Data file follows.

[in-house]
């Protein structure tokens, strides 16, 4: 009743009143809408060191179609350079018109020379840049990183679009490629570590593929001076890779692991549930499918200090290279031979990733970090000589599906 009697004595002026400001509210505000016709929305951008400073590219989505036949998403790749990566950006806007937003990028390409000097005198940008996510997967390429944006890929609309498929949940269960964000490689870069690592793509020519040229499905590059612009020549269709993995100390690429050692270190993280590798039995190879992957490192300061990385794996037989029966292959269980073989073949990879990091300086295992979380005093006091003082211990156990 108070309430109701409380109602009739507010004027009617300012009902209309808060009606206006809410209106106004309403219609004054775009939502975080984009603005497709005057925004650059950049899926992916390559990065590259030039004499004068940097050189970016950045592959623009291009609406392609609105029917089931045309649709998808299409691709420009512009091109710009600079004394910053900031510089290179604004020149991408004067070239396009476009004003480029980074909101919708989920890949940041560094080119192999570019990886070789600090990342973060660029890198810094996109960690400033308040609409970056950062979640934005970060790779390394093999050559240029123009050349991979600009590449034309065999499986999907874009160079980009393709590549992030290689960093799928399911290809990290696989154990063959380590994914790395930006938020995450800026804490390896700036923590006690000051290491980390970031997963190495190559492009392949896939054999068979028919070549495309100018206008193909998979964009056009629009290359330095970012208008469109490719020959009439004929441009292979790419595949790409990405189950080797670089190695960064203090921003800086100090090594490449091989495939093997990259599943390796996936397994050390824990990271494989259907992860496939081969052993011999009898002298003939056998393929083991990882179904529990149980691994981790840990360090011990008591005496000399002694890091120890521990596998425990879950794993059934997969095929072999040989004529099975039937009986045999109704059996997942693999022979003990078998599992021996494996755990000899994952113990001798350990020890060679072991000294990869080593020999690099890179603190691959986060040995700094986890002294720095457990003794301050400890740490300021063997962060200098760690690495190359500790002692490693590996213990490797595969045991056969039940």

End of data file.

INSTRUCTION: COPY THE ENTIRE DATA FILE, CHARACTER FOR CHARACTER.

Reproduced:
[in-house]
């Protein structure tokens, strides 16, 4: 009743009143809408060191179609350079018109020379840049990183679009490629570590593929001076890779692991549930499918200090290279031979990733970090000589599906 009697004595002026400001509210505000016709929305951008400073590219989505036949998403790749990566950006806007937003990028390409000097005198940008996510997967390429944006890929609309498929949940269960964000490689870069690592793509020519040229499905590059612009020549269709993995100390690429050692270190993280590798039995190879992957490192300061990385794996037989029966292959269980073989073949990879990091300086295992979380005093006091003082211990156990 108070309430109701409380109602009739507010004027009617300012009902209309808060009606206006809410209106106004309403219609004054775009939502975080984009603005497709005057925004650059950049899926992916390559990065590259030039004499004068940097050189970016950045592959623009291009609406392609609105029917089931045309649709998808299409691709420009512009091109710009600079004394910053900031510089290179604004020149991408004067070239396009476009004003480029980074909101919708989920890949940041560094080119192999570019990886070789600090990342973060660029890198810094996109960690400033308040609409970056950062979640934005970060790779390394093999050559240029123009050349991979600009590449034309065999499986999907874009160079980009393709590549992030290689960093799928399911290809990290696989154990063959380590994914790395930006938020995450800026804490390896700036923590006690000051290491980390970031997963190495190559492009392949896939054999068979028919070549495309100018206008193909998979964009056009629009290359330095970012208008469109490719020959009439004929441009292979790419595949790409990405189950080797670089190695960064203090921003800086100090090594490449091989495939093997990259599943390796996936397994050390824990990271494989259907992860496939081969052993011999009898002298003939056998393929083991990882179904529990149980691994981790840990360090011990008591005496000399002694890091120890521990596998425990879950794993059934997969095929072999040989004529099975039937009986045999109704059996997942693999022979003990078998599992021996494996755990000899994952113990001798350990020890060679072991000294990869080593020999690099890179603190691959986060040995700094986890002294720095457990003794301050400890740490300021063997962060200098760690690495190359500790002692490693590996213990490797595969045991056969039940």